Opening in winter 2021/2022
Opening in winter 2021/2022
Reanalysis of the Earth’s ocean, atmosphere, land, and ice conditions is a foundational tool for basic research in Earth sciences, the national forecasting enterprise, and the development and planning for large infrastructure projects in the private sector. The US research and operational agencies share a long history of producing highly impactful reanalysis products including: first model-based atmospheric reanalysis (NCEP/NCAR 1995), first coupled reanalysis (CFSR 2008), first reanalysis of the 20th century weather (20CR 2011), NASA’s family of Earth system reanalyses (MERRA 2011, MERRA-2 2017), North American regional reanalysis (NCEP/NOAA 2006), the eddy-resolving ocean reanalysis (NRL 2015), and the property (dynamics and kinematics) preserving global ocean-sea ice state estimate (ECCO 2019).
There is a wide variety of needs and constituencies for the continuous improvements in the US reanalysis efforts. In particular, a shared scientific vision for the future of the US reanalysis is needed to foster collaborations between major US agencies and research institutions as well as international cooperation.
This community workshop aims at developing a shared scientific, technological, and application vision for the future of the US reanalysis efforts. Specific goals include:
- Identify scientific goals for the next generation of reanalysis from the atmospheric, oceanographic, and cryosphere perspectives.
- Identify opportunities for exploiting technological advancements in Earth system models, data assimilation systems, observations, and computational infrastructure.
- Identify priorities and opportunities for tighter collaboration between the US institutions, the US and the international reanalysis communities, and between reanalysis and observational communities.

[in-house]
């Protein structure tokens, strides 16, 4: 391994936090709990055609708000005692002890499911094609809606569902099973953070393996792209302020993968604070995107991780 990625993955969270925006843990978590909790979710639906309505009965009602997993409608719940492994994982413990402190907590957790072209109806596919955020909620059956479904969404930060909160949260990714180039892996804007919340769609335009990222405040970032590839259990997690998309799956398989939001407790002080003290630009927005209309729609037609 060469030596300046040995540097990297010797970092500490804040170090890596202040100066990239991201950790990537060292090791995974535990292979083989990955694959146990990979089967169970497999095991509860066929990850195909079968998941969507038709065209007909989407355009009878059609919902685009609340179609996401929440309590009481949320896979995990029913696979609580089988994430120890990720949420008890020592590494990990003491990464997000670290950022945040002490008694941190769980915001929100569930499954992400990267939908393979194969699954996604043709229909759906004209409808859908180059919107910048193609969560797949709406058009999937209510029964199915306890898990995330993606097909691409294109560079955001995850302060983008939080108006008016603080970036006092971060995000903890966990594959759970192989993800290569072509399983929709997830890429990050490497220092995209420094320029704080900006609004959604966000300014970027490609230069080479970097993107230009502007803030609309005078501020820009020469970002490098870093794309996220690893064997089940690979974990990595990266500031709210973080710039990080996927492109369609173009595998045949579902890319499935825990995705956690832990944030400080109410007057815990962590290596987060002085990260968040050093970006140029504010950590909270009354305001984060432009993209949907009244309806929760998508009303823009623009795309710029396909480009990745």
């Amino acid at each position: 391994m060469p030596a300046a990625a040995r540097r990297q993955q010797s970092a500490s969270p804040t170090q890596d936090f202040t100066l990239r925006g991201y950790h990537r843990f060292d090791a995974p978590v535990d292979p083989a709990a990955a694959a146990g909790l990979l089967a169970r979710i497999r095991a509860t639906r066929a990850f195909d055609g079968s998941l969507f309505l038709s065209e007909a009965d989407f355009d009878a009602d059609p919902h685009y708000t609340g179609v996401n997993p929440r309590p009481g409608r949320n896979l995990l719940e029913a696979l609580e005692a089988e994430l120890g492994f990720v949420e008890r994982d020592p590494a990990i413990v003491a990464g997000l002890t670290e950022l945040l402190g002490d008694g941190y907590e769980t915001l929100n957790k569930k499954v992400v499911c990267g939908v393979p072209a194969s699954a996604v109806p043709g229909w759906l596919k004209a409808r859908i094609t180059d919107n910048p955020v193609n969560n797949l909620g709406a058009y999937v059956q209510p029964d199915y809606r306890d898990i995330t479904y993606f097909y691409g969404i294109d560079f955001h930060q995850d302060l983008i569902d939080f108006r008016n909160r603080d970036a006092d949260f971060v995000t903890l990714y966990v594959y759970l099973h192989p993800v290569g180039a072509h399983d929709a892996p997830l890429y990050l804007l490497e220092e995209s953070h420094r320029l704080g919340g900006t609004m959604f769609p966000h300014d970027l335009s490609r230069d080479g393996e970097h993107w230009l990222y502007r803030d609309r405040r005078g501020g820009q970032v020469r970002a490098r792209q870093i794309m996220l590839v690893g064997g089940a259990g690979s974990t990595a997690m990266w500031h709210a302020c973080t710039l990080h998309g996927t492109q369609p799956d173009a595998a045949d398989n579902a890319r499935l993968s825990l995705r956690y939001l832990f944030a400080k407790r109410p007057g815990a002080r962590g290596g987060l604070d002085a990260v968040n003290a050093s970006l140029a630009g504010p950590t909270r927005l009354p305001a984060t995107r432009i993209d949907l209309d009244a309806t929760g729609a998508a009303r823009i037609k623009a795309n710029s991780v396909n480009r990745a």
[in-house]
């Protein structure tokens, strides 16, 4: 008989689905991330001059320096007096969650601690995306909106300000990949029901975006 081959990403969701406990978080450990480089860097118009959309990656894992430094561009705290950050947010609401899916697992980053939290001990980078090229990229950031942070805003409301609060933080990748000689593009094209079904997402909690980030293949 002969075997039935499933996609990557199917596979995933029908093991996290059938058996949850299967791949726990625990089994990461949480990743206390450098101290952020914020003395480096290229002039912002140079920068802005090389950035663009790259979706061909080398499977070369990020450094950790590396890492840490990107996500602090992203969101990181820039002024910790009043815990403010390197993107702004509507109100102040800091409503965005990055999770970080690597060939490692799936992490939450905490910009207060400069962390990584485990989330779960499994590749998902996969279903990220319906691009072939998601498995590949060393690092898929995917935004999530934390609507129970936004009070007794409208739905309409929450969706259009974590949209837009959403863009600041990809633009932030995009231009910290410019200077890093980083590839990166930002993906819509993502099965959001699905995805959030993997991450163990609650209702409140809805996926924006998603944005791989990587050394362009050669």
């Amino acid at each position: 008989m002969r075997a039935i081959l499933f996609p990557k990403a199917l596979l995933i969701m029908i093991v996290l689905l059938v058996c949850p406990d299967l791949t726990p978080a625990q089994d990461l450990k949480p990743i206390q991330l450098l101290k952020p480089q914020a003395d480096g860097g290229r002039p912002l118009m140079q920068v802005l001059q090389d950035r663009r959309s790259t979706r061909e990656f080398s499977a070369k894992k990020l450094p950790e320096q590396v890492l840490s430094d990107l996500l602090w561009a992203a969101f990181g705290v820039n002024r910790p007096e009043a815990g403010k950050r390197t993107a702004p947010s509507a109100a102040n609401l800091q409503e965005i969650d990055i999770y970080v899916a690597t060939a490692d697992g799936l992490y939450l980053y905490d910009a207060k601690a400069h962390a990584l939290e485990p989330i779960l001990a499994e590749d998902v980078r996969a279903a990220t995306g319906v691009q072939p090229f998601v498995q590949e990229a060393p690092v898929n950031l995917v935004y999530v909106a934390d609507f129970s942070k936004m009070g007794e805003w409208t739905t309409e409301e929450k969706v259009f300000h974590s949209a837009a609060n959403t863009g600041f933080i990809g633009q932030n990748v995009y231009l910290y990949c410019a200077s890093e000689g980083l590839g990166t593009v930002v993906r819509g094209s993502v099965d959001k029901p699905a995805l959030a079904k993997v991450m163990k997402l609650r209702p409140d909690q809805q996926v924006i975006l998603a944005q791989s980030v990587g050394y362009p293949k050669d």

Outcomes of the workshop include a community consensus report to US CLIVAR with a set of recommendations for key ways to facilitate development of the next generation of Earth system reanalysis in the US over the next 5-10 years.
This workshop will be open to the broad Earth sciences community. Experts from data assimilation communities, operational and research centers, academia, and users of the reanalysis products are encouraged to attend. The Scientific Organizing Committee anticipates about 100 participants with a mix of in-person and virtual.
May 16-18, 2022. The organizing committee is aiming to host the workshop in a hybrid format at University Corporation for Atmospheric Research (UCAR), Center Green Campus, Boulder, Colorado, pending UCAR approval.
Abstract Submission and Registration
Abstract submission will open in winter 2021/2022 with registration to follow.
Workshop will be conducted as a combination of plenary sessions, breakout discussion groups, poster presentations, and opportunities for informal discussions.
Scientific Organizing Committee
Sergey Frolov, CIRES/NOAA PSL (co-chair)
Cécile Rousseaux, USRA/NASA GMAO (co-chair)
Tom Auligne, JCSDA
Dick Dee, Planet A
Ron Gelaro, NASA GMAO
Patrick Heimbach, U. Texas
Isla Simpson, NCAR
Laura Slivinski, CIRES/NOAA PSL
Program Organizing Committee
Mike Patterson (US CLIVAR)
Jennie Zhu (US CLIVAR)
Diversity and inclusion are core values of the US CLIVAR Program. These values will be reflected through the planning and execution of the workshop.